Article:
The Louisiana Department of Education has been issuing private school vouchers to children who are part of the Special Education program. It is being done in a lottery type system. The result was that a child who has autism couldn’t attend the school his voucher was for because that school didn’t have resources to support students who have autism.
A school voucher, according to Dictionary.com is: “a government cash grant or tax credit for parents, equal to all or part of the cost of educating their child at an elementary or secondary school of their choice”. It can also be called an “educational voucher” or a “scholarship”.
Briefly, a school voucher can be used by a parent to move his or her child out of a public school that cannot meet the child’s educational needs, and into a public or private school that is better able to meet those needs. The purpose is to ensure that children who have special needs, or who are part of the Special Education program, can get the services that they require from their school.
This concept is called a “Free appropriate education” and comes from Section 504 of The Rehabilitation Act of 1973. It is part of the Individuals with Disabilities Education Act (IDEA).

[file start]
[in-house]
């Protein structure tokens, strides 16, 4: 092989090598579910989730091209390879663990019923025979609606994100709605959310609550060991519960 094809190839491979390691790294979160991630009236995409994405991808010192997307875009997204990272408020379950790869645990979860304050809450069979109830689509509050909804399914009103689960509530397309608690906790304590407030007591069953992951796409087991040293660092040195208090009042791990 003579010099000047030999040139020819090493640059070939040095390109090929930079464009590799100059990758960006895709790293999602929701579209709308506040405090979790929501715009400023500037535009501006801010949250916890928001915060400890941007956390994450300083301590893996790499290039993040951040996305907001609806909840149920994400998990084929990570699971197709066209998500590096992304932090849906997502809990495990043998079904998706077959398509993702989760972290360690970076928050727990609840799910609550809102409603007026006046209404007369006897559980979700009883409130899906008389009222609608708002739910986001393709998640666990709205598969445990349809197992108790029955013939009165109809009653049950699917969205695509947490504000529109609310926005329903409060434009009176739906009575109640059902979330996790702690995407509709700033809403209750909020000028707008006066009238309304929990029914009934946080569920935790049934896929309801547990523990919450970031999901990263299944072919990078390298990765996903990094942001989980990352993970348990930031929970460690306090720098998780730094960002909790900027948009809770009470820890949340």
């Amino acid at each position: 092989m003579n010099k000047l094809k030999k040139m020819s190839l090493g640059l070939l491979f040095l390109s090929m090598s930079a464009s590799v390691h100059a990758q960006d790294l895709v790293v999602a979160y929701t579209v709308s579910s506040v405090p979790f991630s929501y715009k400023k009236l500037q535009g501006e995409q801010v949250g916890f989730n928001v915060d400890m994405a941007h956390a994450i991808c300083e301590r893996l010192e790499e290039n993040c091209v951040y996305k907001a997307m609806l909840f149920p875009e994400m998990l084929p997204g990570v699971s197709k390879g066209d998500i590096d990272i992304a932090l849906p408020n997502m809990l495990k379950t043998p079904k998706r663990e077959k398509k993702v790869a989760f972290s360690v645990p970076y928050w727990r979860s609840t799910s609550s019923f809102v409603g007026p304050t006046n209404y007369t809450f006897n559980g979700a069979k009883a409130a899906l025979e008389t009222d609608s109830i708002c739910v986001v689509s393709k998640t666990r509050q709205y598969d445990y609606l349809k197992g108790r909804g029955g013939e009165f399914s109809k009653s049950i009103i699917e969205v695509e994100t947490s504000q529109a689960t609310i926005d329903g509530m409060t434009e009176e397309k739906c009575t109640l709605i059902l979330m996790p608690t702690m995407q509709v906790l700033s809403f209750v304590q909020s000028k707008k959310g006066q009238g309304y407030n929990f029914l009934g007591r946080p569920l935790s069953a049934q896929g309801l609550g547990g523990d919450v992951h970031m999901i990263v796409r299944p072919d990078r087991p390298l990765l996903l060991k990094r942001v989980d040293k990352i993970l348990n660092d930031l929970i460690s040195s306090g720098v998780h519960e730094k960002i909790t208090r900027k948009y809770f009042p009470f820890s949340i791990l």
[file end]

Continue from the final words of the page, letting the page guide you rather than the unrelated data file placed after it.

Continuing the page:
Not all voucher systems work well. In Louisiana, the Louisiana Department of Education had more interest in the private school voucher/scholarship system than the program could accommodate.
To solve the problem of deciding which children would receive the voucher, and which would not, the Department of Education did a lottery. Students were randomly selected for the voucher. Each voucher was specifically for a certain private school.
A mother named Trailais Tillman signed up her son, Aidan, to receive a voucher. Aiden was zoned to go to a public school that is failing. She was thrilled when the lottery resulted in her son receiving a school voucher for a private school called Evangel Christian Academy.
There was a big problem, though. Aiden has autism. Evangel Christian Academy told Trailais Tillman that the school does not have the services that he needs. This means that even through Aiden was selected to receive a school voucher he cannot accept it. Clearly, this is a big flaw in the way that the vouchers were being distributed.
The Louisiana Department of Education released this statement:
“Nonpublic schools participating in the Louisiana Scholarship Program may not turn away assigned students. However, because nonpublic schools do not receive federal IDEA funding, they are not subject to the mandates of IDEA and are thus not required to offer special education services. The law requires nonpublic schools to indicate the special education services they provide, and this information is communicated to families in advance of the application period. Parents are advised to check with their school of choice before applying to ensure it is able to meet their child’s needs.”
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